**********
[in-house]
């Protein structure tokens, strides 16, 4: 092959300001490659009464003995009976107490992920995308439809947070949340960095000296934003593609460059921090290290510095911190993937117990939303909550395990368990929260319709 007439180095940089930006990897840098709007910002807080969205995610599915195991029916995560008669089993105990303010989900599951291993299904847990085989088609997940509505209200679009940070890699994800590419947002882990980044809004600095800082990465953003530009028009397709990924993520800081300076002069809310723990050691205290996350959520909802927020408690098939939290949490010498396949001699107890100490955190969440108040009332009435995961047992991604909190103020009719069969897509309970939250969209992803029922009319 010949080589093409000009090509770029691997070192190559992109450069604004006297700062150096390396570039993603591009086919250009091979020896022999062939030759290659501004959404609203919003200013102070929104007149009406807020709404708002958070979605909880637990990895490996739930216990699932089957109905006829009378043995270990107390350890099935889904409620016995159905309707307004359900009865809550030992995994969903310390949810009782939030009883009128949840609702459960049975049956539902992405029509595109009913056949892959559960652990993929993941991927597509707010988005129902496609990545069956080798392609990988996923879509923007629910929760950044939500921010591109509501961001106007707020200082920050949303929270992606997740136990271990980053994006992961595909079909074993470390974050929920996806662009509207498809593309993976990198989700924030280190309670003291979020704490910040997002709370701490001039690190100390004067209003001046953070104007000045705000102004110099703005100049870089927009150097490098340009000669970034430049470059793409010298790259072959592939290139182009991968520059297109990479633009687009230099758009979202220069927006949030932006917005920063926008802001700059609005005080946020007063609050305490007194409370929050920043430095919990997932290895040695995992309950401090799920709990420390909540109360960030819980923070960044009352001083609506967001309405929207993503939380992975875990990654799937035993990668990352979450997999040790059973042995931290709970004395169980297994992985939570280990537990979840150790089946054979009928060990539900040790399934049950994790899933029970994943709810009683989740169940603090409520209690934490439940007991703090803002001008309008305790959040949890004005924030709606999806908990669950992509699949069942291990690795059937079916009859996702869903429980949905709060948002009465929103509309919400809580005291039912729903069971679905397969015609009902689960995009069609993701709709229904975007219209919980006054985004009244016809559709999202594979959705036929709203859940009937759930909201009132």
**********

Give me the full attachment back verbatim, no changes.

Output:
[in-house]
């Protein structure tokens, strides 16, 4: 092959300001490659009464003995009976107490992920995308439809947070949340960095000296934003593609460059921090290290510095911190993937117990939303909550395990368990929260319709 007439180095940089930006990897840098709007910002807080969205995610599915195991029916995560008669089993105990303010989900599951291993299904847990085989088609997940509505209200679009940070890699994800590419947002882990980044809004600095800082990465953003530009028009397709990924993520800081300076002069809310723990050691205290996350959520909802927020408690098939939290949490010498396949001699107890100490955190969440108040009332009435995961047992991604909190103020009719069969897509309970939250969209992803029922009319 010949080589093409000009090509770029691997070192190559992109450069604004006297700062150096390396570039993603591009086919250009091979020896022999062939030759290659501004959404609203919003200013102070929104007149009406807020709404708002958070979605909880637990990895490996739930216990699932089957109905006829009378043995270990107390350890099935889904409620016995159905309707307004359900009865809550030992995994969903310390949810009782939030009883009128949840609702459960049975049956539902992405029509595109009913056949892959559960652990993929993941991927597509707010988005129902496609990545069956080798392609990988996923879509923007629910929760950044939500921010591109509501961001106007707020200082920050949303929270992606997740136990271990980053994006992961595909079909074993470390974050929920996806662009509207498809593309993976990198989700924030280190309670003291979020704490910040997002709370701490001039690190100390004067209003001046953070104007000045705000102004110099703005100049870089927009150097490098340009000669970034430049470059793409010298790259072959592939290139182009991968520059297109990479633009687009230099758009979202220069927006949030932006917005920063926008802001700059609005005080946020007063609050305490007194409370929050920043430095919990997932290895040695995992309950401090799920709990420390909540109360960030819980923070960044009352001083609506967001309405929207993503939380992975875990990654799937035993990668990352979450997999040790059973042995931290709970004395169980297994992985939570280990537990979840150790089946054979009928060990539900040790399934049950994790899933029970994943709810009683989740169940603090409520209690934490439940007991703090803002001008309008305790959040949890004005924030709606999806908990669950992509699949069942291990690795059937079916009859996702869903429980949905709060948002009465929103509309919400809580005291039912729903069971679905397969015609009902689960995009069609993701709709229904975007219209919980006054985004009244016809559709999202594979959705036929709203859940009937759930909201009132």